STD Cases Hit 30-Year High in California, With Some Diseases Increasing Over 200% in Last Decade

A motorhome converted into a mobile HIV screening lab by the AIDS Healthcare Foundation (AHF) is parked on a busy street on its first day of operations on April 28, 2004 in Los Angeles. (Credit: David McNew/Getty Images)

A motorhome converted into a mobile HIV screening lab by the AIDS Healthcare Foundation (AHF) is parked on a busy street on its first day of operations on April 28, 2004 in Los Angeles. (Credit: David McNew/Getty Images)

Sexually transmitted diseases reached epidemic levels in California last year, with three STDs hitting their highest levels in the state in 30 years, according to a report released Tuesday.

For 2018, the California Department of Public Health saw an increased number of reported syphilis, gonorrhea and chlamydia cases.

The  number of cases also rose significantly from a decade ago.

Syphilis had the most dramatic spike over the 10-year period in terms of percentage; the 25,344 diagnoses represents a sharp rise of 265% from 2008, according to the report.

Chlamydia had the most cases last year with 232,181, up 56% over the past decade. And there were 79,397 cases of gonorrhea, 211% more than 10 years ago.

But what was particularly concerning for health officials was the number of congenital syphilis diagnoses which rose 14% from the previous year and increased for a sixth consecutive year. Since 2012, the number of infants diagnosed with the potentially lethal disease skyrocketed 900%.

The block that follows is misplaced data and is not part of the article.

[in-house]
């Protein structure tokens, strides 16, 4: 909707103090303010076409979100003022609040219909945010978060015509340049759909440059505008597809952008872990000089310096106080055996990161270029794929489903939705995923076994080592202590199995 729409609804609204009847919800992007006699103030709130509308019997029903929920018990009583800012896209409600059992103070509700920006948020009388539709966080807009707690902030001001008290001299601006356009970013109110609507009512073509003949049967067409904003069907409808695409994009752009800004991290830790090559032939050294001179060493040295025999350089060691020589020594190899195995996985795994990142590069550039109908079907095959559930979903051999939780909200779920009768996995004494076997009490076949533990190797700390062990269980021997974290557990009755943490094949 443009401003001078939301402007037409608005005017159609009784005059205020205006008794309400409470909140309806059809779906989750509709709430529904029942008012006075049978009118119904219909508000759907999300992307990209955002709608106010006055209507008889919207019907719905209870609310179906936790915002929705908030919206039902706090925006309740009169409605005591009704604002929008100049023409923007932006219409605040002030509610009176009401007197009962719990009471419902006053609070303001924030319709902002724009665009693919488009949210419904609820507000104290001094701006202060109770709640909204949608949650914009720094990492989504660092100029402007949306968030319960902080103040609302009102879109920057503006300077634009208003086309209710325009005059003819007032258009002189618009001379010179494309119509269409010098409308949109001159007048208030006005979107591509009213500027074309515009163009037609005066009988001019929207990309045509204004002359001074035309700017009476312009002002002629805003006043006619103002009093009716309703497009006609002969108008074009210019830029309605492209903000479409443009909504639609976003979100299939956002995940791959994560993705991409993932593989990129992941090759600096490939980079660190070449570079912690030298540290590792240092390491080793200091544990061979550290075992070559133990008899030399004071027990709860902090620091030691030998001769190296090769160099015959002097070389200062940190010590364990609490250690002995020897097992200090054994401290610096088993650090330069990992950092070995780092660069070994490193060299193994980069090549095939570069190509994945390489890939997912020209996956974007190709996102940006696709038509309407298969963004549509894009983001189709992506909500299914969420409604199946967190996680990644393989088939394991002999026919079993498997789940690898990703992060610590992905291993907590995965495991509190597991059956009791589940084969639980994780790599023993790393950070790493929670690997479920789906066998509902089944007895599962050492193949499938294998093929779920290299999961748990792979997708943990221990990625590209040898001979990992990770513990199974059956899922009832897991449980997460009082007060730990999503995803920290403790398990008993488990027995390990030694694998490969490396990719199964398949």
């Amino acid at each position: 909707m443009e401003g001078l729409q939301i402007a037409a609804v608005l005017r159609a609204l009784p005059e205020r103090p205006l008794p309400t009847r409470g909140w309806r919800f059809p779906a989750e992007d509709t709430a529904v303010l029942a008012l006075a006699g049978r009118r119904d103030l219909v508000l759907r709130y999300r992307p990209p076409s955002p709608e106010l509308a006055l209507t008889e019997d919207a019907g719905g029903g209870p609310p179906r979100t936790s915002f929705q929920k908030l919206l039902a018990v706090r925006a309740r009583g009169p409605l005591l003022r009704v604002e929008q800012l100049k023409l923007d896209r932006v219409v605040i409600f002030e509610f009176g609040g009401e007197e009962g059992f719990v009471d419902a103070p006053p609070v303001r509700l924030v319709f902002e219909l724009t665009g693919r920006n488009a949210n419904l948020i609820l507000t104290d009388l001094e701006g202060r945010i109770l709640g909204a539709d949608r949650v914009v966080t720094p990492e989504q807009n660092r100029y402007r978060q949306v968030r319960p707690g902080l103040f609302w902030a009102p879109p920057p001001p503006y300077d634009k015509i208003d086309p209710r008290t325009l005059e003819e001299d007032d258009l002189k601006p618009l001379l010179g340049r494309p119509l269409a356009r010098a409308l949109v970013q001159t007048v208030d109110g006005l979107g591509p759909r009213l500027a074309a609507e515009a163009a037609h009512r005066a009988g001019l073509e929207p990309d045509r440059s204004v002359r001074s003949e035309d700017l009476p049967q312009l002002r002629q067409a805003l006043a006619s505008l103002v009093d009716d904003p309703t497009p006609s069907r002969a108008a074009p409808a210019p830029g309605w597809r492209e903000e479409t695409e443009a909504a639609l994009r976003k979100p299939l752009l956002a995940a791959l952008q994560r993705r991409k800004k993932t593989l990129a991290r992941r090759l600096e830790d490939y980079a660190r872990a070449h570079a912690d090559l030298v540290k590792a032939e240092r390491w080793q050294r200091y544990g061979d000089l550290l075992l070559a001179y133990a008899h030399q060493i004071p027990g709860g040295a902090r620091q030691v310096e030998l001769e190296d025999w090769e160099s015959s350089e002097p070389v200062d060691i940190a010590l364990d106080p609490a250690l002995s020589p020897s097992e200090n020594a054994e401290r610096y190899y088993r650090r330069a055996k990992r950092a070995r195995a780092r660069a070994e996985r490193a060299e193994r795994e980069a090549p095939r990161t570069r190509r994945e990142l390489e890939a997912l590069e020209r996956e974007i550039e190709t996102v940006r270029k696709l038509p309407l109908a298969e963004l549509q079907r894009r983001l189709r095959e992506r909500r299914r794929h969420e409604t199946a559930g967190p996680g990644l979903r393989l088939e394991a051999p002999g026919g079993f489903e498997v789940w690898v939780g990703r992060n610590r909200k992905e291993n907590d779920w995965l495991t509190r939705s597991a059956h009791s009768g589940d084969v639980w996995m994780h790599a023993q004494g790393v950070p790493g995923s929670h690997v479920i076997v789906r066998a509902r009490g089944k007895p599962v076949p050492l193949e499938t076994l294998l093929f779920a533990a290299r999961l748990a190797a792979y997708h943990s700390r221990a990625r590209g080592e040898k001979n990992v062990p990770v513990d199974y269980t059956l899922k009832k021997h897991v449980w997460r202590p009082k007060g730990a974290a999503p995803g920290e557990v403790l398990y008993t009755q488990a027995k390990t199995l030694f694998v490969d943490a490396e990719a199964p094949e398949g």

There were 19 stillbirths or 3 neonatal deaths associated with congenital syphilis last year, according to the report. Thirty-one infants also had other symptoms or complications.

STD rates are rising all over California, in both men and women, the report found. But there are some disparities, with the highest number of cases reported among people between the ages of 15-24, African-Americans, and those who are gay, bisexual, or men who have sex with other men, according to the department.

“Underlying drivers of the increases of STDs relate to a complex web of social factors,” the report read. “Some people diagnosed with STD have experienced substance use, incarceration, the exchange of sex for money/housing/other resources, poverty, homelessness and disparities in access to care.”

STDs can lead to a number of serious health problems if left untreated, including infertility, ectopic pregnancy, pelvic inflammatory disease and vision loss.

“STDs are preventable by practicing safe-sex, and many can be cured with antibiotics,”Acting State Public Health Officer Dr. Charity Dean said in a news release. “Regular testing and treatment are essential prevention strategies, even for people who have no symptoms. Most people infected with an STD do not know it.”

Read the full report here

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